Book People: Amelia McInerney
A tale so tall you will pinch yourself. Get set for one shell of a story, as this crabby crustacean grabs life by the claws!
I’ve always wanted to be minimalist. One of those people that shows restraint in all things, most especially in food, accessories and words. Not a single person who knows me would describe me as ‘minimalist’ – most especially not my publisher Kristina Schulz and editor Cathy Vallance who I suspect despaired at my verbose writing. Amelia McInerney on the other hand, is clearly acing life and writing as a minimalist – her latest book has just five words – FIVE. Can five words make a story that is engaging, funny and thought provoking? Absolutely! Especially when combined with some sophisticated visual literacy provided by illustrator Philip Bunting.
Both McInerney and Bunting have burst onto the Australian kidlit scene relatively recently and both are quickly gaining respect and gathering swags of excellent book reviews. ‘Bad Crab’ is an incredibly clever tale featuring a main character with a penchant for pinching. Perfect for reading with little people who are learning about how best to make friends (pinching not recommended), develop empathy and kindness and love a good belly laugh. The text may be minimal but the messages, humour and story telling possibilities are endless! As always with a picture book, start ‘Bad Crab’ by telling your child or class that you will be reading the words, and they need to read the pictures. I talk about visual literary at length in my own book (Visual Literacy chapter) and how important it is that parents and educators encourage young readers to hone their ability to read, interpret and create images.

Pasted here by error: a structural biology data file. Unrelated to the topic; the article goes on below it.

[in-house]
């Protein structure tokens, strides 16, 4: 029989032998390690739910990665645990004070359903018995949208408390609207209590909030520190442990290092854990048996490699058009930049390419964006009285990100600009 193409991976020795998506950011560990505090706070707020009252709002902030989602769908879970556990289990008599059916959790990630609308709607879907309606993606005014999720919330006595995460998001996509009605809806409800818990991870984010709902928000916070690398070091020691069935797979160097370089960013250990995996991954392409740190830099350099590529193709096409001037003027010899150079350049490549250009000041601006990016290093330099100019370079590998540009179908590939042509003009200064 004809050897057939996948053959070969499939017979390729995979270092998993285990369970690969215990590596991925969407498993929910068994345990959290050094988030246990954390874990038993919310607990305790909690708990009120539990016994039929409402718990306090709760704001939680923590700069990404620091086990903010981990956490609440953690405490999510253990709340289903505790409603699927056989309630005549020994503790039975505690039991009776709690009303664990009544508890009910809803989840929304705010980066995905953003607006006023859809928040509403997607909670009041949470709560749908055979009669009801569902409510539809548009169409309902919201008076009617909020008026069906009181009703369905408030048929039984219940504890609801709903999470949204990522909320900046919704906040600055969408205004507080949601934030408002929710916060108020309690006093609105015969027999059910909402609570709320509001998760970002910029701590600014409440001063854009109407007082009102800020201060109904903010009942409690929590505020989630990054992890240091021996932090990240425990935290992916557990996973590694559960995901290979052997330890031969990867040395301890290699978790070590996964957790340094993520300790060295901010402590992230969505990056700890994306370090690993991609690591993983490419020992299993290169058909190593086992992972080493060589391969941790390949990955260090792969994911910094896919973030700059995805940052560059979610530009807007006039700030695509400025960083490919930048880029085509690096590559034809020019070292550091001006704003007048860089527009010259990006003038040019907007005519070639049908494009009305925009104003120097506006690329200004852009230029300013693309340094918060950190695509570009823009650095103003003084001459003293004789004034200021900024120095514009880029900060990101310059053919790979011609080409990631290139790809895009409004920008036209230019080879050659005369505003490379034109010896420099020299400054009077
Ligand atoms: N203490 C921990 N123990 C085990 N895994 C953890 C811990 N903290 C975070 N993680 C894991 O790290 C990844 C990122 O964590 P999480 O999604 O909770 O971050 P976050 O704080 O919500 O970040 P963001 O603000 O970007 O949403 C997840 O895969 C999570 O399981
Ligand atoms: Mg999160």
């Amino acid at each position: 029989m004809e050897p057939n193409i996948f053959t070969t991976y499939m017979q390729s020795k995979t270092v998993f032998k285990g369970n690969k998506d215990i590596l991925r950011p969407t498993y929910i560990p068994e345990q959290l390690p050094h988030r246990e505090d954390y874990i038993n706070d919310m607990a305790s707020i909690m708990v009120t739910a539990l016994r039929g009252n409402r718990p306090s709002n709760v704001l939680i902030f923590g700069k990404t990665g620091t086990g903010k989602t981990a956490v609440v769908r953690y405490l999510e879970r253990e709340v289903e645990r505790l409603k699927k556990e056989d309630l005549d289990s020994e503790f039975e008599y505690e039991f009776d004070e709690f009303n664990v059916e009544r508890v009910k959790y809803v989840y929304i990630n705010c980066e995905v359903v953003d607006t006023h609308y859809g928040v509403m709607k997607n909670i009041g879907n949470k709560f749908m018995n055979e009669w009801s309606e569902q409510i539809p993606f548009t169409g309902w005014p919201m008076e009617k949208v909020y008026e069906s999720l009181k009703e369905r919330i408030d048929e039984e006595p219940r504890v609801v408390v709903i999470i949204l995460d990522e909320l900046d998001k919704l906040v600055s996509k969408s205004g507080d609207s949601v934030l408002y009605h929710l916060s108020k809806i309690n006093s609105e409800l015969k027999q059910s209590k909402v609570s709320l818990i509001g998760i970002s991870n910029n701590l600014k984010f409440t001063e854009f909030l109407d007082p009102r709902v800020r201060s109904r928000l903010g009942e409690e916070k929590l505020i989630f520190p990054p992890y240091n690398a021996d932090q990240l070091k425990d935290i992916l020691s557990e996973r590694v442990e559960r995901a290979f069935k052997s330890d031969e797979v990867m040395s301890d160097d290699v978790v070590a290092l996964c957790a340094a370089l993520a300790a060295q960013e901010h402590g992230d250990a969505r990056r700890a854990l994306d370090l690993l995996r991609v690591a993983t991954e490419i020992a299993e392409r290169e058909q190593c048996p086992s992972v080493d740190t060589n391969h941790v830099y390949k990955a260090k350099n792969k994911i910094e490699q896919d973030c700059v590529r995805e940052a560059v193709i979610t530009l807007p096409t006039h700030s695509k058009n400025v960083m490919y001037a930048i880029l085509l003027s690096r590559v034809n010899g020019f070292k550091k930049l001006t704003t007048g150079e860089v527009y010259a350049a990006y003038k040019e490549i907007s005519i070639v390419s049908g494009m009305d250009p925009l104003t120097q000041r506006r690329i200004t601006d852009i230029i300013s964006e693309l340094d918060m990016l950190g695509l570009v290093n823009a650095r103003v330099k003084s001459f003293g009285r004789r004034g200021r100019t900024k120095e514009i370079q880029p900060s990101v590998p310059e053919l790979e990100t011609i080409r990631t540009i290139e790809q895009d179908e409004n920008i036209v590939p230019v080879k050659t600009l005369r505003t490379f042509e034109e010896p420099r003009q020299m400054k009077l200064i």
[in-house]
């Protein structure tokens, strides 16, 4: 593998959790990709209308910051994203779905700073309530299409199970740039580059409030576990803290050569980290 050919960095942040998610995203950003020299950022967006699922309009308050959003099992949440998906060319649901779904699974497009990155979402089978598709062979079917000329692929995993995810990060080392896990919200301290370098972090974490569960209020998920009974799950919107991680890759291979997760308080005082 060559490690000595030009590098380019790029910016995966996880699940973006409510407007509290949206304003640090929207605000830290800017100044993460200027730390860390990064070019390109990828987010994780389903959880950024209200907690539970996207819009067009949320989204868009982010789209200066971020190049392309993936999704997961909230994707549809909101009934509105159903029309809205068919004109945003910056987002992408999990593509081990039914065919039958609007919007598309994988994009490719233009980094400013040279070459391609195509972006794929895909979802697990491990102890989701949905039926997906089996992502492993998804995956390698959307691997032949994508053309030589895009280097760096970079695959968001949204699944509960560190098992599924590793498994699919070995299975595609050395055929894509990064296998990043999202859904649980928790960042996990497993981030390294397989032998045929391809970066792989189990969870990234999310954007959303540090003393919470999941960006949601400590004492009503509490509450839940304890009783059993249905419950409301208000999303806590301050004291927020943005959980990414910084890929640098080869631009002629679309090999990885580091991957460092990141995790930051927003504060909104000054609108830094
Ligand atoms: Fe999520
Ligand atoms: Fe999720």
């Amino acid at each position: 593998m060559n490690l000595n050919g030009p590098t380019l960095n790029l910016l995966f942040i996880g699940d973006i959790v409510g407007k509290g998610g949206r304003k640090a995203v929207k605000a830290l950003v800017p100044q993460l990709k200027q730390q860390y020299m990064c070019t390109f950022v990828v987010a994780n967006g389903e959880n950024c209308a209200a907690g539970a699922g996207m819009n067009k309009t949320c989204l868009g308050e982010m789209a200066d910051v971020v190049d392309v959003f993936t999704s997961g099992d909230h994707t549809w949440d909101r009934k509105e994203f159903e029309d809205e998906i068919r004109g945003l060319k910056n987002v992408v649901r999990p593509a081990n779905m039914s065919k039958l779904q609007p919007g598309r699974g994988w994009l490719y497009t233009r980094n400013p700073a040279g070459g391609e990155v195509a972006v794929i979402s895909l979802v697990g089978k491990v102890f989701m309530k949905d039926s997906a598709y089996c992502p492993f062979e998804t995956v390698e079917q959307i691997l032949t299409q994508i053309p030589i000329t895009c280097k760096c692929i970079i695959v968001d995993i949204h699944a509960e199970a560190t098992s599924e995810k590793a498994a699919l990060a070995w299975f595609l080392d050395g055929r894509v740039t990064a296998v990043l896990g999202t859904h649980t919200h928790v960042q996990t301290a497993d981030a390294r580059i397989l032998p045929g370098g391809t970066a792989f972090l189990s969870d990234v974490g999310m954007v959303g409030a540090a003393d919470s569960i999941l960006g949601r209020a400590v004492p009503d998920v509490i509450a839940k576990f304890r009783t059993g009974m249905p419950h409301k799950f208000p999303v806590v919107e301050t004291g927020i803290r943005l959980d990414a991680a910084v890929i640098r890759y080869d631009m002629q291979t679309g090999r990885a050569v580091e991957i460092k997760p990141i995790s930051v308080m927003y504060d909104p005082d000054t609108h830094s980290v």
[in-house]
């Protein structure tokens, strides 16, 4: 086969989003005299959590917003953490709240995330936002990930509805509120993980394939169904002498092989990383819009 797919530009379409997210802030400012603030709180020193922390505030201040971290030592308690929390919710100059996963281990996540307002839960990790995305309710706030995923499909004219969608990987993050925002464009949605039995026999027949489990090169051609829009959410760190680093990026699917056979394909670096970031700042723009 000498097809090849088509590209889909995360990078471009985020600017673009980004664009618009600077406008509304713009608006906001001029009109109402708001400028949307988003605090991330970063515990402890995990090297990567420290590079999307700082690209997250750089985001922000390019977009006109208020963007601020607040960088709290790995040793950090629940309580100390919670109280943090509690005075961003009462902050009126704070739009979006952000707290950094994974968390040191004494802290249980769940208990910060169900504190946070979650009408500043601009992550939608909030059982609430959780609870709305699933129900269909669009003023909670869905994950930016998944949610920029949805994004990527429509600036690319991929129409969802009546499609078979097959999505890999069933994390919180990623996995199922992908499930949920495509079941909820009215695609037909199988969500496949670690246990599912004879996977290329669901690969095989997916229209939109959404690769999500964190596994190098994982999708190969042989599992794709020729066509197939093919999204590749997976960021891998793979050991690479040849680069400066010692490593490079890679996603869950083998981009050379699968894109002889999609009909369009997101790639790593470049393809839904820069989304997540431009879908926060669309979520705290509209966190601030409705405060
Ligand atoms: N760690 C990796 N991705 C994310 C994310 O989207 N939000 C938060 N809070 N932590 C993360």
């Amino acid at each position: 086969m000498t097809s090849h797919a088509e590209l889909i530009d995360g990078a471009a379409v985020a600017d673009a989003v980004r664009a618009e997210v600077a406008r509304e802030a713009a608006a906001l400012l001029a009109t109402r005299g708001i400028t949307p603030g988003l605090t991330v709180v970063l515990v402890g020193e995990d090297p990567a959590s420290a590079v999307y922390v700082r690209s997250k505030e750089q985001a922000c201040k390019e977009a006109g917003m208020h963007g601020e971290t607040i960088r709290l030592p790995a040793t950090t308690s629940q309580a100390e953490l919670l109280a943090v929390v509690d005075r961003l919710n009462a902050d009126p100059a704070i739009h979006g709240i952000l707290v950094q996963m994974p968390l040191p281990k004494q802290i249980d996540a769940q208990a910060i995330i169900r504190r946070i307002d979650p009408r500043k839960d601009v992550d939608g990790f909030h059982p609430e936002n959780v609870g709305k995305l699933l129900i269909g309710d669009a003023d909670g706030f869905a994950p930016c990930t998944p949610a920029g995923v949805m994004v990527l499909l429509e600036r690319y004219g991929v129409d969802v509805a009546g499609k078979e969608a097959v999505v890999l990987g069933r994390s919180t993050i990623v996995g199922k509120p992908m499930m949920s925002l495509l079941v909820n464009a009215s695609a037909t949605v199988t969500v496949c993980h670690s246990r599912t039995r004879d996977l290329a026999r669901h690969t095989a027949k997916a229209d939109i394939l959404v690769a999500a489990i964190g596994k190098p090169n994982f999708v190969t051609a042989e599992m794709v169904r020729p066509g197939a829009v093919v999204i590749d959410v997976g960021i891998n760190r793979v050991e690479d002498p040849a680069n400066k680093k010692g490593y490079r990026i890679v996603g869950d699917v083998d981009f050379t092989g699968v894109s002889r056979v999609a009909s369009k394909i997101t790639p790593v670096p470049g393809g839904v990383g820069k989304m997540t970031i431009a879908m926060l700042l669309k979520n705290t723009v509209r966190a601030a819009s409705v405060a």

It is my absolute pleasure to welcome Amelia McInerney to Children’s Books Daily as part of our ‘Book People’ series which features over 100 authors and illustrators. Book People posts are used in schools as part of author study work, by parents and caregivers as a ‘peek behind the scenes’ of a book and by other creatives, both aspiring authors and illustrators and seasoned professionals. Thank you Amelia!
Click on title or cover links to read more about books by Amelia McInerney or to purchase.
TEN THINGS YOU NEED TO KNOW ABOUT AMELIA MCINERNEY
- Tell us about your latest book.
Sure! It’s called ‘Bad Crab’. Get set for one shell of a story as this crabby crustacean grabs life by the claws! ‘Bad Crab’ is a near-wordless picture book – it has only five words. It’s published by Omnibus Books (Scholastic) and illustrated by Philip Bunting. A tale so tall you will pinch yourself! It’s a fun, action-packed story that appeals to all ages, as it reads like a comic book. Humour and high drama afford the subtle exploration of the book’s themes: impulse control, consequences, empathy and making friends. In the story, the flawed main character, Bad Crab learns to keep his claws to himself and make friends, but the ending reminds us that these skills don’t develop overnight…
- How did you get started as a writer?